Photo: NZEI

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Learning exchange with Australian teachers

In late September, the Teaching Council hosted a group of Australian teachers and professional leaders as part of a learning exchange with Social Ventures Australia. We visited a range of centres, schools and education agencies around Aotearoa to listen and share learning around Te Tiriti o Waitangi and bi-cultural practice, cultural competencies and curriculum design, the future of assessment and learner agency. 

Our sincerest thanks to the inspiring teachers and learners of Wellington East Girls College, Porirua College, The Park Early Learning Centre, Nōku te Ao, West Rolleston School, Hagley College, Hagley Preschool, Stonefields School and Ormiston Junior College. The dialogue and learning will enrich our collective practice and the connections established will help us share best practice across the ditch!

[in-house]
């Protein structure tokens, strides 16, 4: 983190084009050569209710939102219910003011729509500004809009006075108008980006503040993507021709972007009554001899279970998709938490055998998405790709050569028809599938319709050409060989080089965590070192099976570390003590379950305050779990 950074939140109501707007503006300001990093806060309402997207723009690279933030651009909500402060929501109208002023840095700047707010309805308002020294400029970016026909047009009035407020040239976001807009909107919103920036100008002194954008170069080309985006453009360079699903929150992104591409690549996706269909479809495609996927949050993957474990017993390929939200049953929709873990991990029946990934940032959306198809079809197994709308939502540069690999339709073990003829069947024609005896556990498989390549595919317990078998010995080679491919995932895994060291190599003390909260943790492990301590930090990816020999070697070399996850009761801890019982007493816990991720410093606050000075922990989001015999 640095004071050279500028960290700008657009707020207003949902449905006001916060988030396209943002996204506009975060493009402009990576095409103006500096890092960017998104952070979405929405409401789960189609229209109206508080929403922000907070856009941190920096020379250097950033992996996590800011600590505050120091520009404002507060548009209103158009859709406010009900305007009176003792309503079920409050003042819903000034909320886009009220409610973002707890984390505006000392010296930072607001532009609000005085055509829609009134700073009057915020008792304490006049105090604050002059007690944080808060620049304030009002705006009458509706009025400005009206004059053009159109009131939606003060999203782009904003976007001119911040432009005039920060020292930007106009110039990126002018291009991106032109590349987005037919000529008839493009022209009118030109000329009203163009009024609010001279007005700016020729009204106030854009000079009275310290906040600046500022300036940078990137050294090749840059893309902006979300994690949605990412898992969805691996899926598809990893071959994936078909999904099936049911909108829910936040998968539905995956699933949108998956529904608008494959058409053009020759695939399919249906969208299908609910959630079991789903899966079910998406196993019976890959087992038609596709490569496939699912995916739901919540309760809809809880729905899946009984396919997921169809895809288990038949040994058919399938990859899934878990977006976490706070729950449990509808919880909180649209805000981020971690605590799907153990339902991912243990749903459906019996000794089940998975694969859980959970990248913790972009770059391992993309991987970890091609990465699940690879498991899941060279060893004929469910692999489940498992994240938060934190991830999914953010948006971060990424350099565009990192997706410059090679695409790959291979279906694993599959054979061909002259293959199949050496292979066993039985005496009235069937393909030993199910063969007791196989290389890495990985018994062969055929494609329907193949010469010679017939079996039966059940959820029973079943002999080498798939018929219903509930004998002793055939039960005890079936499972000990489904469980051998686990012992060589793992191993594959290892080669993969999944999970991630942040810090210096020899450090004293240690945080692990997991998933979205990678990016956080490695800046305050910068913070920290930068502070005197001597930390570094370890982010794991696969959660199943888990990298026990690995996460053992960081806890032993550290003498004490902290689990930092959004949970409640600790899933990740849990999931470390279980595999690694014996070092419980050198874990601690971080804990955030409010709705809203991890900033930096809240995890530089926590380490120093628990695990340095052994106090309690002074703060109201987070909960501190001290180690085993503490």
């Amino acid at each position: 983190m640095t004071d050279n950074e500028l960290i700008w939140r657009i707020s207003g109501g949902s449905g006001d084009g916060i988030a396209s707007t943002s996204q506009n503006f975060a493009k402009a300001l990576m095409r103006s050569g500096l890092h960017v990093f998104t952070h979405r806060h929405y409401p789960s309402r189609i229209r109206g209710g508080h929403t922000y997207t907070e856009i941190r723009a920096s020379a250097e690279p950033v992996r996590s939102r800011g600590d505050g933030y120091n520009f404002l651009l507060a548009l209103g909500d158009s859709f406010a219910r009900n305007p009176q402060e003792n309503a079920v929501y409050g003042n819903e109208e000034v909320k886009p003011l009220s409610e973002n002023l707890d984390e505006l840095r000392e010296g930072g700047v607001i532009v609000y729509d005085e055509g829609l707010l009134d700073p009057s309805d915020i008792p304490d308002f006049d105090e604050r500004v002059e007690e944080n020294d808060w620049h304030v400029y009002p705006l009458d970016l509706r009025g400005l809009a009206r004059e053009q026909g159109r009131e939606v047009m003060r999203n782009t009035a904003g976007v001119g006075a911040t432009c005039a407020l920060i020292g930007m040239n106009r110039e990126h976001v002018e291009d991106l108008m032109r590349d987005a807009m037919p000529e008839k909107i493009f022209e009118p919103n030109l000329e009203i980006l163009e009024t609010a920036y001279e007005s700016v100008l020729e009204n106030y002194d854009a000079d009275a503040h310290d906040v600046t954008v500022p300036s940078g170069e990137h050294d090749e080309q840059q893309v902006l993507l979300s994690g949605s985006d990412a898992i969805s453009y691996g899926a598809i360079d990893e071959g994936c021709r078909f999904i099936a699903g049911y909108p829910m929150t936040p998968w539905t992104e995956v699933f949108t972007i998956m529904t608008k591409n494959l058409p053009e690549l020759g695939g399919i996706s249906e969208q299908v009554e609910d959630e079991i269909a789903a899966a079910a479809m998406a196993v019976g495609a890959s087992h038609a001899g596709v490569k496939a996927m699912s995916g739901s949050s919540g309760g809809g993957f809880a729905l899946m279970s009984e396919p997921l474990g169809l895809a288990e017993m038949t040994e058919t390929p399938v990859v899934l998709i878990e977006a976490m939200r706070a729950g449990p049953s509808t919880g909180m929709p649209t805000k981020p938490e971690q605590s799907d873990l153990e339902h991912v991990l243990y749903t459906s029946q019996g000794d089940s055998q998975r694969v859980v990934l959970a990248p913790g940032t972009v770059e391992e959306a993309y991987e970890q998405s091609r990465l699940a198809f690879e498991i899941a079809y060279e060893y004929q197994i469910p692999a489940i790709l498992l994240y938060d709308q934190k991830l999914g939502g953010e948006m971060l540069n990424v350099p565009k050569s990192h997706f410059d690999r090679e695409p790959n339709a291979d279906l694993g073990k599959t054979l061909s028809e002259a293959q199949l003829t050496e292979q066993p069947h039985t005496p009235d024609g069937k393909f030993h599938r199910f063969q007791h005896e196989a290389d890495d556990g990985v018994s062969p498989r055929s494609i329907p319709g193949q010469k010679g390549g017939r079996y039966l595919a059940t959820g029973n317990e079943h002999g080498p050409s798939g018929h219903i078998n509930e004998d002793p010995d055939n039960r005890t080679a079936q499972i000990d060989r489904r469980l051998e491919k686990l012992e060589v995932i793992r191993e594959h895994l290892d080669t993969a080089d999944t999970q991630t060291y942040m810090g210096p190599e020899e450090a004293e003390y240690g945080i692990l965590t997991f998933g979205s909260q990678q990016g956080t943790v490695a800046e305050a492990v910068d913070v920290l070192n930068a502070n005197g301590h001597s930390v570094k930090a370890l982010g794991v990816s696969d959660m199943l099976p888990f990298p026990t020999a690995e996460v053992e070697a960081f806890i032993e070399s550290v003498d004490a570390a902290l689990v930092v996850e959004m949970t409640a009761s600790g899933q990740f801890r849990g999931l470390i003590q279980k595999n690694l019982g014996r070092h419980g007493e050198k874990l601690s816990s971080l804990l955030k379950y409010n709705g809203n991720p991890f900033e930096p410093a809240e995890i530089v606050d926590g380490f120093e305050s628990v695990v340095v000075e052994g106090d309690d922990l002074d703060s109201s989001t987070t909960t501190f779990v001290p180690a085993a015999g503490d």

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Left: Ani Rolleston, Andrew Savage, Jayne Franklin, Amy Hodgson (Blairmount Public School), Ruth Mussger (Murray Bridge High School), Chris, Shannon Jansen (Elderslie Public School), Suzanne Cridge (Director, Bright Spots Connection), Greg Turnball (Blairmount Public School), Kelly Costlow (Elderslie Public School), Pauline Barnes.
“Ngā mihi mahana kia koutou katoa mō tō kōrero me tō whakaaro i tēnei rā.
Our warmest appreciation to you all for your conversation and thinking exchanged. I just wanted to touch base to thank you all so much for visiting and for initiating a connection that we hope can continue well into our future as well.”

- Ormiston Junior College